Dr. Abraham Nemeth: The Louis Braille of Mathematics Dies at Age 94
In a time when college students can receive most of their textbooks in electronic formats, mentors are available to students who are blind or who have low vision, and college students enter fields of study across nearly all disciplines, it is difficult to imagine that not long ago, none of these accommodations were possible. Dr. Abraham Nemeth, whose name is as familiar as that of Louis Braille to any braille-reading student of science or mathematics, had no such advantages and yet he excelled as a professor of mathematics, a Hebrew scholar, a musician, and a charismatic teller of jokes and tales.
On October 2, just two weeks shy of his 95th birthday, Dr. Abraham Nemeth, inventor of the braille mathematics code that has carried his name since its adoption in 1951, died peacefully in his Southfield, Michigan apartment.
Born to Jewish immigrant parents in New York's Lower East Side in 1918, Nemeth grew up at a time when blind children were taught to knit, weave baskets, and cane chairs. At the time it was thought that manual labor was the only way blind people could escape a life of begging on the streets.
Nemeth's immigrant parents didn't know or care about those expectations, raising their son (and his blind sister) to be independent and motivated.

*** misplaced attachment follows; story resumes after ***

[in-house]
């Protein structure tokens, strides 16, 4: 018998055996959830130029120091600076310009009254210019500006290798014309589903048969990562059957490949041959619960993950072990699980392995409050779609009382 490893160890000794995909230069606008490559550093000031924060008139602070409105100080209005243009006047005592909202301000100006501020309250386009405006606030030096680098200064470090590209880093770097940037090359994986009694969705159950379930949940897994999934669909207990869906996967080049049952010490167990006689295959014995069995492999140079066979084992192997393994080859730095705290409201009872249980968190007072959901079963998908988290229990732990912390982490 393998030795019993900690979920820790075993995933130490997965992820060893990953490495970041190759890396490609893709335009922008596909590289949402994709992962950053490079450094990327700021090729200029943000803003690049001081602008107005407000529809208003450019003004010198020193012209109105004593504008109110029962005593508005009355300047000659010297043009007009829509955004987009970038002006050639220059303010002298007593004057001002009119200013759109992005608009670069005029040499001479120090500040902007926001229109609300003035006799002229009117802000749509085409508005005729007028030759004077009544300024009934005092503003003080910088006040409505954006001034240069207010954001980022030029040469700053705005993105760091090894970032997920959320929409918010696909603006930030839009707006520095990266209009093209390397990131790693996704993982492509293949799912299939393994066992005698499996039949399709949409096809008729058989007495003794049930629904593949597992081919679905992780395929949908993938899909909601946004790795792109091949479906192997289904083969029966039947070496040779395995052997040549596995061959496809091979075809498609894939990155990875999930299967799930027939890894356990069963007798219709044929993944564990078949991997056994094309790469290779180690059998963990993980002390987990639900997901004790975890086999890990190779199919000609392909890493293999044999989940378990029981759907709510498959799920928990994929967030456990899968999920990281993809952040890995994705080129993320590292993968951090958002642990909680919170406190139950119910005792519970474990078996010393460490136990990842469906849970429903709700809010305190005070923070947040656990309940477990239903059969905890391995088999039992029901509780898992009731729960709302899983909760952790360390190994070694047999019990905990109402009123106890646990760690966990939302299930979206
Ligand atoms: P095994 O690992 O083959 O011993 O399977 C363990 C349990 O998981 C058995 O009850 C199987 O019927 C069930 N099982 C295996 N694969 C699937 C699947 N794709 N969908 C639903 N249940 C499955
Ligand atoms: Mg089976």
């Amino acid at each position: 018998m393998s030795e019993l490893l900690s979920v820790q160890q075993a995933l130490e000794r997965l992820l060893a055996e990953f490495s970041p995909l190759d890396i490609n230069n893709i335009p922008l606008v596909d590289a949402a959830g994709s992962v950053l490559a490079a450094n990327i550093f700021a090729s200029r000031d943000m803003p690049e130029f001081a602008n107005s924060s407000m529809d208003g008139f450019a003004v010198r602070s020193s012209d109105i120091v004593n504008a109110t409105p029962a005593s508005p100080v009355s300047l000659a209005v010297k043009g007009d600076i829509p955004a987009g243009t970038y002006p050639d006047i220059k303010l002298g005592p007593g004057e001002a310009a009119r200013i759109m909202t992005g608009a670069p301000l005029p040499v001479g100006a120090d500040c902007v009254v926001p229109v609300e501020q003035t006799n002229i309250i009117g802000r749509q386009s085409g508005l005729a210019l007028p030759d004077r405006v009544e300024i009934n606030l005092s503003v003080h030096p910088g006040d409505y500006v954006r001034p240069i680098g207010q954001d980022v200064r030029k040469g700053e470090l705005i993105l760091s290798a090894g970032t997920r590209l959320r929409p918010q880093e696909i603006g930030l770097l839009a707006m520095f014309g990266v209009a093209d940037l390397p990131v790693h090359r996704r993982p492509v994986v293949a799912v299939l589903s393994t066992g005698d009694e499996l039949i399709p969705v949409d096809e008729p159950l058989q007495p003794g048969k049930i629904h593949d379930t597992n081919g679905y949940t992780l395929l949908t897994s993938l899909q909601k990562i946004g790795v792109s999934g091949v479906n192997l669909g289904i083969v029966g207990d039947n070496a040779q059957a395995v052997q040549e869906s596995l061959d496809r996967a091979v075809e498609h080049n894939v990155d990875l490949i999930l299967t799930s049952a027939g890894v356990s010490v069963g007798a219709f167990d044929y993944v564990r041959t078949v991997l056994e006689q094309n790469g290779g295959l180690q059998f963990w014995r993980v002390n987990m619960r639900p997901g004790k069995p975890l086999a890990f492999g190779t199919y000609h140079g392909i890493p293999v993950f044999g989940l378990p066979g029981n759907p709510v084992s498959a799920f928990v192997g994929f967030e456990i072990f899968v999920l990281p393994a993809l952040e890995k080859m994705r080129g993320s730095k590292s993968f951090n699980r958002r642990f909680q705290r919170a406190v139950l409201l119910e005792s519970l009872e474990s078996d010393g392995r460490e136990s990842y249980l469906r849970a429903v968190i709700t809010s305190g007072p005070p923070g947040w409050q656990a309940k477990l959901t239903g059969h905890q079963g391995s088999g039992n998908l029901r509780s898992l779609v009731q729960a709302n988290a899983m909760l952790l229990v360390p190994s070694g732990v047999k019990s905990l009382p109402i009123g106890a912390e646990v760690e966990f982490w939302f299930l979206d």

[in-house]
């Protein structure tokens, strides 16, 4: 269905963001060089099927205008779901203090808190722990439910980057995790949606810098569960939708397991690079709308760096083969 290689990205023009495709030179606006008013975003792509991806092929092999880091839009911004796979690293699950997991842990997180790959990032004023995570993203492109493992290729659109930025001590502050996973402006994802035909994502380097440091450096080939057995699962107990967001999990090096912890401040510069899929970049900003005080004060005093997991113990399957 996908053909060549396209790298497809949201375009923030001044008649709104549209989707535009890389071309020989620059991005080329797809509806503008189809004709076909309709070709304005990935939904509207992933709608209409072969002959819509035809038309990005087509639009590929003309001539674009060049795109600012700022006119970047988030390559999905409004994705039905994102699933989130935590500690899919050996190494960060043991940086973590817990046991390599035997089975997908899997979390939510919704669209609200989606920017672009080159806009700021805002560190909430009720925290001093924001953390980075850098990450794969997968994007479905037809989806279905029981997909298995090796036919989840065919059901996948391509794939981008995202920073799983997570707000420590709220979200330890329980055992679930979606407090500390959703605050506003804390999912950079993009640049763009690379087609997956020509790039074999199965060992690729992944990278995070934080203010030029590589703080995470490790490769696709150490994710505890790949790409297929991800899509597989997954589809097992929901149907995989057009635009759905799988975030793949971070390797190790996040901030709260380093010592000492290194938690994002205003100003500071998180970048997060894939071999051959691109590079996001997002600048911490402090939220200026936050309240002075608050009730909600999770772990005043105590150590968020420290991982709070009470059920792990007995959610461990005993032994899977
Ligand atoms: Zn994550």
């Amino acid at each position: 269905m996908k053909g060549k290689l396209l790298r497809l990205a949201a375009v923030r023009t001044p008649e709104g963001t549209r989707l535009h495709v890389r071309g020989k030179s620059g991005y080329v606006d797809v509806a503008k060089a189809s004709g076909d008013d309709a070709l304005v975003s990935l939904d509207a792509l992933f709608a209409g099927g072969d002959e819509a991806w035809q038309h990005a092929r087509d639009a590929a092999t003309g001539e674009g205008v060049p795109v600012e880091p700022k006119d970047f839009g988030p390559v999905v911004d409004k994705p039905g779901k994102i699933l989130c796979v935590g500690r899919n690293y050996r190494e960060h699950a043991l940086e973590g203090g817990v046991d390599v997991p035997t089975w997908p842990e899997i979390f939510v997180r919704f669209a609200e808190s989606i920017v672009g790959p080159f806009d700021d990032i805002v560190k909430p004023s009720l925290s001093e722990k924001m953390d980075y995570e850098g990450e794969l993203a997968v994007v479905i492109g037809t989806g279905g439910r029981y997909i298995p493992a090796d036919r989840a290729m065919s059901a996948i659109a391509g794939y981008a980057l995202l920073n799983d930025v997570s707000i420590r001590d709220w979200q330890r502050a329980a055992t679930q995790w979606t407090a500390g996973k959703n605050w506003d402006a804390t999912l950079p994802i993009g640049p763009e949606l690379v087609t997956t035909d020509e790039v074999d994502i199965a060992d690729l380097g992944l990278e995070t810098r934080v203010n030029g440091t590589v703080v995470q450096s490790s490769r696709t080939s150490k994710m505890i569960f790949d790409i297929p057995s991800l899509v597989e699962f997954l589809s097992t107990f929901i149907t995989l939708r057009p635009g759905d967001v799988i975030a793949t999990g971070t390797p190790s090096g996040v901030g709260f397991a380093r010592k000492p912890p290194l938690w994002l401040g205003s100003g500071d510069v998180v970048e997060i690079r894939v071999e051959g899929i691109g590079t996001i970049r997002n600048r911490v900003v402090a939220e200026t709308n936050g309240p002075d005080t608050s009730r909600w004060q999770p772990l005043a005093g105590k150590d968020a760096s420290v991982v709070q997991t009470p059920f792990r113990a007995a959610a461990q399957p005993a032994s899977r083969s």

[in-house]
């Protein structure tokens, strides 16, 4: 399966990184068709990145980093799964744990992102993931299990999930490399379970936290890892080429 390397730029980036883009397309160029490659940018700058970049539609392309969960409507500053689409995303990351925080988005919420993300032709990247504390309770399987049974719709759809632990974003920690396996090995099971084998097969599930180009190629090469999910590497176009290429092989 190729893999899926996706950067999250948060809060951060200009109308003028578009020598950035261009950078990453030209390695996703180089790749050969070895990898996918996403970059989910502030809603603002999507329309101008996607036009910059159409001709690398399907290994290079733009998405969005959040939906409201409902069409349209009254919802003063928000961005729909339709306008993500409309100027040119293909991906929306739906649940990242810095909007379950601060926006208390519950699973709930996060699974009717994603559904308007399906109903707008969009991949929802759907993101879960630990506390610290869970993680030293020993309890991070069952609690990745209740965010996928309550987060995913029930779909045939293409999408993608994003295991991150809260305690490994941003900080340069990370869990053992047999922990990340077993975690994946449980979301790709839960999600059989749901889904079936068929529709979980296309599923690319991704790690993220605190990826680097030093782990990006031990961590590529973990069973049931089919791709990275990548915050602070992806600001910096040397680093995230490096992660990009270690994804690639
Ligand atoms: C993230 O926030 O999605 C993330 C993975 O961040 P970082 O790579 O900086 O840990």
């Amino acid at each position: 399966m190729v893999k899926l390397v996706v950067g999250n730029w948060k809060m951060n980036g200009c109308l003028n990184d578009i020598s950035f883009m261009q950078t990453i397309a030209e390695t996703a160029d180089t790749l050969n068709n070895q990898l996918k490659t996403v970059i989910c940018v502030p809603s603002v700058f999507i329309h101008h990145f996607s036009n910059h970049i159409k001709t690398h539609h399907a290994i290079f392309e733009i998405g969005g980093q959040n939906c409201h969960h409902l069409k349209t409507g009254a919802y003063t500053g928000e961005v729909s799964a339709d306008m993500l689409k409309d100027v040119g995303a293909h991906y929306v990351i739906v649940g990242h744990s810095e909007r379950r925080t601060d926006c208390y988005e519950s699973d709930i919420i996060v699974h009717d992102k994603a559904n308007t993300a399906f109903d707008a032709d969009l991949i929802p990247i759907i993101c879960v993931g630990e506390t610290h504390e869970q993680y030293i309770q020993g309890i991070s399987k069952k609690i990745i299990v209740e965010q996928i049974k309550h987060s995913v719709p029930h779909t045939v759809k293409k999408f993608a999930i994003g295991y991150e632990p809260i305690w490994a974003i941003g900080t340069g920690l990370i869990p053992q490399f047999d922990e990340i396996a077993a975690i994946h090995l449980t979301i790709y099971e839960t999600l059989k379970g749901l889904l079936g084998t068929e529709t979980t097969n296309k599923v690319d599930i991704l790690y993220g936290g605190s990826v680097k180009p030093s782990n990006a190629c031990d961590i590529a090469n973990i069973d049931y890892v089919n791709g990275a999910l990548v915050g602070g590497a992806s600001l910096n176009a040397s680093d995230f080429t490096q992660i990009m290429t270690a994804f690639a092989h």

He rode his tricycle up and down Stanton Street, went to the grocery for his mother at the age of six, and learned from his father to pay attention to the sun and the direction of cars to determine whether he was walking east or west on a given street. He attended public schools, where he learned to read and write braille (and to speak English along with all the other children whose families spoke Yiddish at home).
In adolescence, he developed a passion for mathematics. Experts told him that mathematics was an unwise pursuit for a blind man, however, so he earned a bachelor's degree in psychology at Brooklyn College in 1940. When there were no jobs, the same experts encouraged him to get a master's degree in psychology as well, which he earned from Columbia University in 1942.
Still, there were no jobs, and Nemeth finally found employment at the American Foundation for the Blind in 1943. There, the brilliant young man (who played piano in clubs around Brooklyn and took mathematics classes on every free evening for fun) worked at stitching pillowcases, loading talking book records onto trucks, and counting phonograph needles into envelopes.